Can a personal expectation of privacy challenge the Fourth Amendment?
Date Argued: October 17, 1967
Date Decided: December 18, 1967
When Charles Katz was suspected of transmitting gambling information across states, federal agents took action, attaching a recording device to the outside of a phone booth that was being used by Katz. Upon reviewing the conversation, the court held that Katz was indeed guilty. Katz, however, challenged this decision, claiming that the use of the recording device was an infringement on his privacy and a violation of his Fourth Amendment right to be protected from unreasonable searches and seizures. Despite the Ninth Circuit’s Court of Appeals reaffirming the court's holding, Katz and his attorneys continued challenging this notion until they found themselves at the Supreme Court.
PRESIDING QUESTIONS: Did the usage of the recording device to monitor Katz’s conversation need a search warrant? Is physical intrusion the only form of search or seizure? Does the Fourth Amendment protect people or places?
PARTIES AND OPINIONS
Side 1 - Charles Katz (Petitioner)
Charles Katz was a sports bettor in Los Angeles, California who was being charged with 8 counts for his interstate gambling operations.
Petitioner Argument: (Majority) The usage of an eavesdropping device to monitor Katz’s conversation was a violation of both his privacy and his Fourth Amendment rights.
Side 2 - United States (Respondent)
Respondent Argument: (Dissenting) The Fourth Amendment does not encompass telephone wires, there was no search and seizure of tangible items, and the area was public and therefore not protected under the heightened Fourth Amendment protections that a private area, like a house, would be subjected to..
Ruling - 7-1 Majority Opinion Decision for Katz
The recording of Katz’s conversation was unconstitutional. Since Katz had a reasonable expectation of privacy inside the phone booth, obstructing that expectation was a search and seizure under the Fourth Amendment. The court also held that the Fourth Amendment’s protections extend beyond physical items and can be applied to verbal statements as well. The court propounded that since the Constitution protects the individual rights of people, physical intrusion is not a key component of searches and seizures.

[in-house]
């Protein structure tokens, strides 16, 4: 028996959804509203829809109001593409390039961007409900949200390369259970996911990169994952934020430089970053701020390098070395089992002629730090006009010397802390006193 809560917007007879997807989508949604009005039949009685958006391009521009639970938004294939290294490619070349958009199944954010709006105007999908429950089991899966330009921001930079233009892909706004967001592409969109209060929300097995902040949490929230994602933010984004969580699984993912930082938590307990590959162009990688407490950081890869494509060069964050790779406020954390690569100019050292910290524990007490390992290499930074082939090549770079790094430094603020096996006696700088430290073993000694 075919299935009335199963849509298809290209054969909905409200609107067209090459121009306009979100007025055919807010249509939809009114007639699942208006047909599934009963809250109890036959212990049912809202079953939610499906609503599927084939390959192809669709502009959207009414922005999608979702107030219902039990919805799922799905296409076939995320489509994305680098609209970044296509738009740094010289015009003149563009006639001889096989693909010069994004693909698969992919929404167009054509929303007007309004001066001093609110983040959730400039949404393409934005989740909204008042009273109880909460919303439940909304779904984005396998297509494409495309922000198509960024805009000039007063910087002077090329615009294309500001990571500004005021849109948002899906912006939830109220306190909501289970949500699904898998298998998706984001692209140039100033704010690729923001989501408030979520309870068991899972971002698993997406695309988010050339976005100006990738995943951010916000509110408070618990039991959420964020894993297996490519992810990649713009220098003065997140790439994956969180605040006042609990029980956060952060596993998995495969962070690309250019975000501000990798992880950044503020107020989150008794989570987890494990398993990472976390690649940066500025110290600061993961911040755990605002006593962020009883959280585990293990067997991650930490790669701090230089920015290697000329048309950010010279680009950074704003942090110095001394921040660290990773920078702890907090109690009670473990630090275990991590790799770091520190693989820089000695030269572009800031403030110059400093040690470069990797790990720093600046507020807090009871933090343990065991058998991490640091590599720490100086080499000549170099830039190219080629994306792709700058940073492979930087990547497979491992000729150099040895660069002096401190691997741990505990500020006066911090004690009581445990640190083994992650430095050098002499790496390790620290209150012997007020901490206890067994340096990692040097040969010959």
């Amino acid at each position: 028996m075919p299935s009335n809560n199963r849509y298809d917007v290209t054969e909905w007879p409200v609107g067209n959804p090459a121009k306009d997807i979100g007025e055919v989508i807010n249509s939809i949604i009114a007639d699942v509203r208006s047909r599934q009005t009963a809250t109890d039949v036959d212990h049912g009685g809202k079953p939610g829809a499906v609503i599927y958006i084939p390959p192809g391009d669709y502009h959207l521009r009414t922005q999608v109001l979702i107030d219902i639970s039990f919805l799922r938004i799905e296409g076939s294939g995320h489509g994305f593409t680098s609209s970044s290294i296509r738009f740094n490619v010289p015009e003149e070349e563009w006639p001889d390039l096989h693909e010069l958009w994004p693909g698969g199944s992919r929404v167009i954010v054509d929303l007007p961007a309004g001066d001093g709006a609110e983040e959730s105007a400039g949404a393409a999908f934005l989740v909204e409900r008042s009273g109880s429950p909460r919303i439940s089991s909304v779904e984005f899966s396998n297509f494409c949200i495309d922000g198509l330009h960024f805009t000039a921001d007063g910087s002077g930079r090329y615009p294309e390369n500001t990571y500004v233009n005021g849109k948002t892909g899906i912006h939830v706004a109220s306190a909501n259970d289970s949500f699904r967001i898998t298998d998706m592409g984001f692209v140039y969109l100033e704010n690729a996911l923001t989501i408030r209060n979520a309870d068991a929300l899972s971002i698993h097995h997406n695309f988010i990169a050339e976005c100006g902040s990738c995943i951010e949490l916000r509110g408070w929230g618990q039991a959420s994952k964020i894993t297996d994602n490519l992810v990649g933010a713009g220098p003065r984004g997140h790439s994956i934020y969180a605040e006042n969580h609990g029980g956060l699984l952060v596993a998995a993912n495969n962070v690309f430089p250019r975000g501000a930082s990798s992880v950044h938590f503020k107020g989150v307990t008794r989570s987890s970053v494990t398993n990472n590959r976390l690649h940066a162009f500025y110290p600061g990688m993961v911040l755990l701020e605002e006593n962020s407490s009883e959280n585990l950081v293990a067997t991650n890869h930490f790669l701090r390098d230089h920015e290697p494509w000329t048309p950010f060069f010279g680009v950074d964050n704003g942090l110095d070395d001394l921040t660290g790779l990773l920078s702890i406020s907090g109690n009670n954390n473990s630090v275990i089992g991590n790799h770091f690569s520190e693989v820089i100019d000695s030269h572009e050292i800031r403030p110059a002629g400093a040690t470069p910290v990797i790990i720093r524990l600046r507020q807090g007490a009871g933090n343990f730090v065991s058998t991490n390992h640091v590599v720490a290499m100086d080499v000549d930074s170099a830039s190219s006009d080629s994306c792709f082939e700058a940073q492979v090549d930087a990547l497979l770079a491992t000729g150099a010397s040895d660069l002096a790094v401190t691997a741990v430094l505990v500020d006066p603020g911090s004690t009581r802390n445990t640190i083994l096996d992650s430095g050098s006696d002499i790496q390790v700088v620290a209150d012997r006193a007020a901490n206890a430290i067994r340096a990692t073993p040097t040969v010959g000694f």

Justice John Marshall Harlan penned the “Katz test,” a notable two-part assessment that has become more popular than the case it stemmed from. The reason behind Harlan’s concurring opinion was that he felt the need to elaborate on the real meaning behind the majority opinion. He argued that his interpretation of the opinion was that the Fourth Amendment protects a person’s privacy, and his test included two prongs:
A person must demonstrate a subjective reasonable expectation of privacy
Society as a whole must recognize this expectation as reasonable
The Supreme Court adopted this as a key part of search analysis in 1979 with the case Smith v. Maryland: in that case the use of a pen register (a device that records all numbers called from a telephone line) to track the defendan’ts calls was not a violation of the defendant’s Fourth Amendment rights since the defendant could not have fulfilled the first prong of the Katz test because they cannot have a reasonable expectation of privacy concerning something that they share with a third party willingly (the telephone company).
The Constitution is an influential, distinguished document that still shapes and affects American society over 200 years after its ratification. However, contrary to popular belief, it is not a static, rigid document, but rather a flexible testament to the nation’s ideals. Katz v. United States is an exemplary example of this, as it changed the way the courts view the Fourth Amendment.
Katz’s appeal to the courts to reconsider the ruling against him effectively challenged a precedent set by Olmstead v. United States (1928). In this case, it was held that wiretapping does not count as a search or seizure, which are physical intrusions of a person’s materials. Katz v. United States also effectively demonstrates how amendments can adapt to modern technological advances. When the Fourth Amendment was written, technology wasn’t nearly as advanced as it is today, so it only makes sense for the responsibilities of the amendment to adjust to allow for recent modern advancements.
The case also puts into question whether or not a privacy amendment should be added to the Constitution. While amendments do implicitly grant all citizens privacies of religion, home, searches and seizures, and property (in the First, Third, Fourth, and Fifth amendments, respectively), there is no one amendment that explicitly outlines a fundamental right to privacy for all citizens. By redefining what a search and seizure constitutes and highlighting the importance of privacy in a modern, interconnected world, Katz v. United States establishes itself as a landmark case in United States history.